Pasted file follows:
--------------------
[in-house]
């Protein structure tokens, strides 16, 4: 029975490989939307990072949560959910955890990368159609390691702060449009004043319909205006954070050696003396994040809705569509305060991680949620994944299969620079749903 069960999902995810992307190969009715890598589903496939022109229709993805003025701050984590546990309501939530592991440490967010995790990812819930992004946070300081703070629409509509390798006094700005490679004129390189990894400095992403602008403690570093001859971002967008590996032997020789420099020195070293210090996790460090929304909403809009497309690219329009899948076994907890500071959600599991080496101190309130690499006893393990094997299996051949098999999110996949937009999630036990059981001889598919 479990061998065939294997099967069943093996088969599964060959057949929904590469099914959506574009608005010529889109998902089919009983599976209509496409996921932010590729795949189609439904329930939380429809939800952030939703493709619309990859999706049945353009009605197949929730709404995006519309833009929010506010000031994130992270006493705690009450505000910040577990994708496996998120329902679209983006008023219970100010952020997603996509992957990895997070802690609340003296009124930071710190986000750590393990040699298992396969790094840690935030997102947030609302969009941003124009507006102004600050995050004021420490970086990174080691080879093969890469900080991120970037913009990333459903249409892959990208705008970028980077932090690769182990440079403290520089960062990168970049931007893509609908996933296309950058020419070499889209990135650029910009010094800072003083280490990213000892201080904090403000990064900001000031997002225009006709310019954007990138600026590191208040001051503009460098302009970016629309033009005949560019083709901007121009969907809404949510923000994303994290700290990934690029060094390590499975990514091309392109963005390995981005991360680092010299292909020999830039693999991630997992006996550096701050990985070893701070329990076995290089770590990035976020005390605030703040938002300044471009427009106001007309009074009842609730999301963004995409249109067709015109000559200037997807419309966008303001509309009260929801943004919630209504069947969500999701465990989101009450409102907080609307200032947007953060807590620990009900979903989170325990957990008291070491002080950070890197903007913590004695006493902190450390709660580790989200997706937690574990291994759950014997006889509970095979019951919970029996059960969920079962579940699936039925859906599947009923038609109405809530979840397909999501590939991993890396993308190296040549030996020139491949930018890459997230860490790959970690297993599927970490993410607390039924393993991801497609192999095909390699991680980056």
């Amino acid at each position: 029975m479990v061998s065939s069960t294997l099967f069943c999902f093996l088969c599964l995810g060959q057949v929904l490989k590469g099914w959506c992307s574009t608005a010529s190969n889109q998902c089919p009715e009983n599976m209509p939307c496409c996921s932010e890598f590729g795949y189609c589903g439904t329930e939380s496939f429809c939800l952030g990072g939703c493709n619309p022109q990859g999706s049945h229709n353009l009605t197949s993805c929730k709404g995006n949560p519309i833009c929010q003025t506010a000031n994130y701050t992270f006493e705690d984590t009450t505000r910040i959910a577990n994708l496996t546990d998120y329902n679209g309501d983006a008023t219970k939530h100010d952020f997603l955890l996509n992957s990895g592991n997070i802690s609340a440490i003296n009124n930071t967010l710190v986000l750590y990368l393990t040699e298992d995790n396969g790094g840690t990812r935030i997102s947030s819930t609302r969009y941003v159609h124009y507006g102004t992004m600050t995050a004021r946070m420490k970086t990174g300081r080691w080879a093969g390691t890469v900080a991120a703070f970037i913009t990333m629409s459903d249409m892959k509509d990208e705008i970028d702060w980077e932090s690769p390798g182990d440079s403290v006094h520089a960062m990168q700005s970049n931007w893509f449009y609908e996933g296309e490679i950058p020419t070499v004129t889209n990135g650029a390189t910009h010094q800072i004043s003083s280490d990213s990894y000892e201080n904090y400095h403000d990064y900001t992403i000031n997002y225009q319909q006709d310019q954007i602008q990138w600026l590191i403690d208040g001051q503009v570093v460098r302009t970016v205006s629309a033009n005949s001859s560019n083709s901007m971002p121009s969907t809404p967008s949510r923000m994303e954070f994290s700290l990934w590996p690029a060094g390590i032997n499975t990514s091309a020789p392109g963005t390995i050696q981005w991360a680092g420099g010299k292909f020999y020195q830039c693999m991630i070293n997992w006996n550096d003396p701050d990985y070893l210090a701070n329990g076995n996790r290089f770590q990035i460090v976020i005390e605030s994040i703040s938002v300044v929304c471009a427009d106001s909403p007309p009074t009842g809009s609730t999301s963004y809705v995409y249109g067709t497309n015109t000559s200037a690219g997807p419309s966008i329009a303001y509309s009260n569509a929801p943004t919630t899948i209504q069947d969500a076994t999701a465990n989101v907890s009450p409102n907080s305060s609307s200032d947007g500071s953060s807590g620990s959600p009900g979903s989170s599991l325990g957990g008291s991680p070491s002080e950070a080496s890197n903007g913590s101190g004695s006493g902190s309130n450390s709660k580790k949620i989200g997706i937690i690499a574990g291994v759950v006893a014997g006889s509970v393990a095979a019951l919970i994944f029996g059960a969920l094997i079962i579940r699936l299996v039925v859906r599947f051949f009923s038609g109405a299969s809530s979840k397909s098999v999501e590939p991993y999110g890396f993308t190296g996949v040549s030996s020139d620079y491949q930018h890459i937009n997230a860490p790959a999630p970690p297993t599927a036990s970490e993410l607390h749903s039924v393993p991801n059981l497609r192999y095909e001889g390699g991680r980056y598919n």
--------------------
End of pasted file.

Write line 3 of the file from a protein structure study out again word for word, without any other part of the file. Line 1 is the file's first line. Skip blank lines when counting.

């Amino acid at each position: 029975m479990v061998s065939s069960t294997l099967f069943c999902f093996l088969c599964l995810g060959q057949v929904l490989k590469g099914w959506c992307s574009t608005a010529s190969n889109q998902c089919p009715e009983n599976m209509p939307c496409c996921s932010e890598f590729g795949y189609c589903g439904t329930e939380s496939f429809c939800l952030g990072g939703c493709n619309p022109q990859g999706s049945h229709n353009l009605t197949s993805c929730k709404g995006n949560p519309i833009c929010q003025t506010a000031n994130y701050t992270f006493e705690d984590t009450t505000r910040i959910a577990n994708l496996t546990d998120y329902n679209g309501d983006a008023t219970k939530h100010d952020f997603l955890l996509n992957s990895g592991n997070i802690s609340a440490i003296n009124n930071t967010l710190v986000l750590y990368l393990t040699e298992d995790n396969g790094g840690t990812r935030i997102s947030s819930t609302r969009y941003v159609h124009y507006g102004t992004m600050t995050a004021r946070m420490k970086t990174g300081r080691w080879a093969g390691t890469v900080a991120a703070f970037i913009t990333m629409s459903d249409m892959k509509d990208e705008i970028d702060w980077e932090s690769p390798g182990d440079s403290v006094h520089a960062m990168q700005s970049n931007w893509f449009y609908e996933g296309e490679i950058p020419t070499v004129t889209n990135g650029a390189t910009h010094q800072i004043s003083s280490d990213s990894y000892e201080n904090y400095h403000d990064y900001t992403i000031n997002y225009q319909q006709d310019q954007i602008q990138w600026l590191i403690d208040g001051q503009v570093v460098r302009t970016v205006s629309a033009n005949s001859s560019n083709s901007m971002p121009s969907t809404p967008s949510r923000m994303e954070f994290s700290l990934w590996p690029a060094g390590i032997n499975t990514s091309a020789p392109g963005t390995i050696q981005w991360a680092g420099g010299k292909f020999y020195q830039c693999m991630i070293n997992w006996n550096d003396p701050d990985y070893l210090a701070n329990g076995n996790r290089f770590q990035i460090v976020i005390e605030s994040i703040s938002v300044v929304c471009a427009d106001s909403p007309p009074t009842g809009s609730t999301s963004y809705v995409y249109g067709t497309n015109t000559s200037a690219g997807p419309s966008i329009a303001y509309s009260n569509a929801p943004t919630t899948i209504q069947d969500a076994t999701a465990n989101v907890s009450p409102n907080s305060s609307s200032d947007g500071s953060s807590g620990s959600p009900g979903s989170s599991l325990g957990g008291s991680p070491s002080e950070a080496s890197n903007g913590s101190g004695s006493g902190s309130n450390s709660k580790k949620i989200g997706i937690i690499a574990g291994v759950v006893a014997g006889s509970v393990a095979a019951l919970i994944f029996g059960a969920l094997i079962i579940r699936l299996v039925v859906r599947f051949f009923s038609g109405a299969s809530s979840k397909s098999v999501e590939p991993y999110g890396f993308t190296g996949v040549s030996s020139d620079y491949q930018h890459i937009n997230a860490p790959a999630p970690p297993t599927a036990s970490e993410l607390h749903s039924v393993p991801n059981l497609r192999y095909e001889g390699g991680r980056y598919n």